One of these days, some scholar will do a little history of the odd moments when microphones or recording systems were turned on or left on, whether on purpose or not, and so gave us a bit of history in the raw. We have plenty of American examples of this phenomenon, ranging from the secret White House recordings of President John F. Kennedy's meetings with his advisers during the Cuban Missile Crisis (so voluminous as to become multi-volume publications) and Richard Nixon's secret tapes (minus those infamous 18½ minutes), voluminous enough so that you could spend the next 84 days nonstop listening to what's been made publicly available, to the moment in 1984 when a campaigning President Ronald_Reagan quipped on the radio during a microphone check (supposedly unaware that it was on): "My fellow Americans, I'm pleased to tell you today that I've signed legislation that will outlaw Russia forever. We begin bombing in five minutes."
Just last week, a lovely little example of this sort of thing came our way and, twenty-two years after Ronald Reagan threatened to atomize the "evil empire," Russia was still the subject. Last Thursday, at a private lunch of G-8 foreign ministers in Moscow, an audio link to the media was left on, allowing reporters to listen in on a running series of arguments (or as the Washington Post's Glenn Kessler put it, "several long and testy exchanges") between U.S. Secretary of State Condoleezza Rice and Russian Foreign Minister Sergei Lavrov over a collective document no one would remember thenceforth
The whole event was a grim, if minor, comedy of the absurd. According to the Post account, "Reporters traveling with Rice transcribed the tape of the private luncheon but did not tell Rice aides about it until after a senior State Department official, briefing reporters on condition of anonymity as usual, assured them that 'there was absolutely no friction whatsoever' between the two senior diplomats." (What better reminder do we need that so much anonymous sourcing granted by newspapers turns out to be a mix of unreliable spin and outright lies readers would be better off without?) In, as Kessler wrote, "a time of rising tension in U.S.-Russian relations," the recording even caught "the clinking of ice in glasses and the scratch of cutlery on plates," not to speak of the intense irritation of both parties.
"Sometimes the tone smacked of the playground" is the way a British report summed the encounter up, but decide for yourself. Here's a sample of what "lunch" sounded like -- the context of the discussion was Iraq (especially outrage over the kidnapping and murder of four employees of the Russian embassy in Baghdad):
"Rice said she worried [Lavrov] was suggesting greater international involvement in Iraq's affairs.
"'I did not suggest this,' Lavrov said. 'What I did say was not involvement in the political process but the involvement of the international community in support of the political process.'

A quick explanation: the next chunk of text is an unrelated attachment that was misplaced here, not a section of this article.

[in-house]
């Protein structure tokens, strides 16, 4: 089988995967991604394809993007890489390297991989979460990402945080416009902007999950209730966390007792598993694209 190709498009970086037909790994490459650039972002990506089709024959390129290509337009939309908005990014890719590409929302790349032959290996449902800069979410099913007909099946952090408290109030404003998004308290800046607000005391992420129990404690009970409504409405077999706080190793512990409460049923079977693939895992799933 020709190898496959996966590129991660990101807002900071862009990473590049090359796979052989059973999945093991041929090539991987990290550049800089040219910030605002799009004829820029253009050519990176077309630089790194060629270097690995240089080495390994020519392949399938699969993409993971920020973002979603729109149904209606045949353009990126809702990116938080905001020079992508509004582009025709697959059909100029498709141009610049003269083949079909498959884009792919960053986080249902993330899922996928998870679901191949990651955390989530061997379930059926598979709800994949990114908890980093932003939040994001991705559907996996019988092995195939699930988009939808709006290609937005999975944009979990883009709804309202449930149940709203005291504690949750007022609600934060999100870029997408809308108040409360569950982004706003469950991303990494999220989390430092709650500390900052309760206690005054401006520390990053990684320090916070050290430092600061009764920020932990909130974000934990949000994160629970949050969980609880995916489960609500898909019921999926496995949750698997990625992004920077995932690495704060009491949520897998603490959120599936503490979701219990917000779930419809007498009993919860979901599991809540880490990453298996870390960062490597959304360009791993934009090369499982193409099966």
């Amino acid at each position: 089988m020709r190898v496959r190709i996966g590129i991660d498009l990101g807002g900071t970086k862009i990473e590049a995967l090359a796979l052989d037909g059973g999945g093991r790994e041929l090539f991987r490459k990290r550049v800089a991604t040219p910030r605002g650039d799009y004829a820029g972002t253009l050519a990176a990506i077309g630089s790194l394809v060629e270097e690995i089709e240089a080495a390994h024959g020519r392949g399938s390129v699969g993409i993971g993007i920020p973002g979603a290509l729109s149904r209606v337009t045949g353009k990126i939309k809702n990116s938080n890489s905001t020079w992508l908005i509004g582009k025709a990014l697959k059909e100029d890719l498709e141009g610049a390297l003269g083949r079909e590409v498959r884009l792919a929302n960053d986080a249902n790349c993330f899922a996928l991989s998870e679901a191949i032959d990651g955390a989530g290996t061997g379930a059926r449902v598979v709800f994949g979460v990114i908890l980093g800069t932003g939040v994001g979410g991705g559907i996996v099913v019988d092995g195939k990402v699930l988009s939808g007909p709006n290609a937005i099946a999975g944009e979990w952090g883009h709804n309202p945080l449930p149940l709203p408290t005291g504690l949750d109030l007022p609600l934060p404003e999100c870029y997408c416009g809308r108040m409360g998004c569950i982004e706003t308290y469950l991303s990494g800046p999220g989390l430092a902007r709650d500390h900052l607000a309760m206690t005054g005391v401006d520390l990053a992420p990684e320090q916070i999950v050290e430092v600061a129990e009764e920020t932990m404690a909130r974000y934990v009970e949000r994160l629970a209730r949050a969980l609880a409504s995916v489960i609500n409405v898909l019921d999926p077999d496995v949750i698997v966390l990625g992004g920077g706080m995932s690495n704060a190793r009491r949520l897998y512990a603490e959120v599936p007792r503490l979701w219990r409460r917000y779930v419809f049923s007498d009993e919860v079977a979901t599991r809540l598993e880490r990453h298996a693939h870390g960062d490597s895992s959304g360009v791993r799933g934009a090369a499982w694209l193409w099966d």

"'What does that mean?' Rice asked.
"There was a long pause. 'I think you understand,' he said.
"'No, I don't,' Rice said.
"Lavrov tried to explain, but Rice said she was disappointed. 'I just want to register that I think it's a pity that we can't endorse something that's been endorsed by the Iraqis and the U.N.,' she said, adding tartly: 'But if that's how Russia sees it, that's fine.'"
Behind Rice's irritation certainly lay a bad few Russia weeks for the administration. Not only had the Russians been flexing their energy muscles of late, consorting with the Chinese and various of the Soviet Union's former Soviet Socialist Republics in Central Asia, which the Bush administration covets for their energy resources; but, as the ministers were meeting, Russian President Vladimir Putin -- you remember, another one of those world leaders George Bush "looked in the eyes" and found to be "trustworthy" (but that was so long ago) -- made it frustratingly clear that he would not back U.S. moves against neighboring Iran and its putative nuclear program at the UN. "'We do not intend to join any sort of ultimatum, which only pushes the situation into a dead end, striking a blow against the authority of the UN Security Council,' Putin told Russian diplomats in Moscow in the presence of journalists. 'I am convinced that dialogue and not isolation of one or another state is what leads to resolution of crises.'"
There is, however, a larger, far more perilous context within which to view the "testy" relationship between the two former Cold War superpowers and, for once, someone has managed to lay it out brilliantly, connecting the dots for the rest of us. In The New American Cold War, the cover story of the most recent Nation magazine, Russia specialist Stephen F. Cohen finally catches the essence of that ever degrading relationship. What Cohen points out is that, after the USSR unraveled, the Cold War never actually ended, not on the American side anyway, and today it not only continues at nearly full blast, but the Russians have finally reentered the game.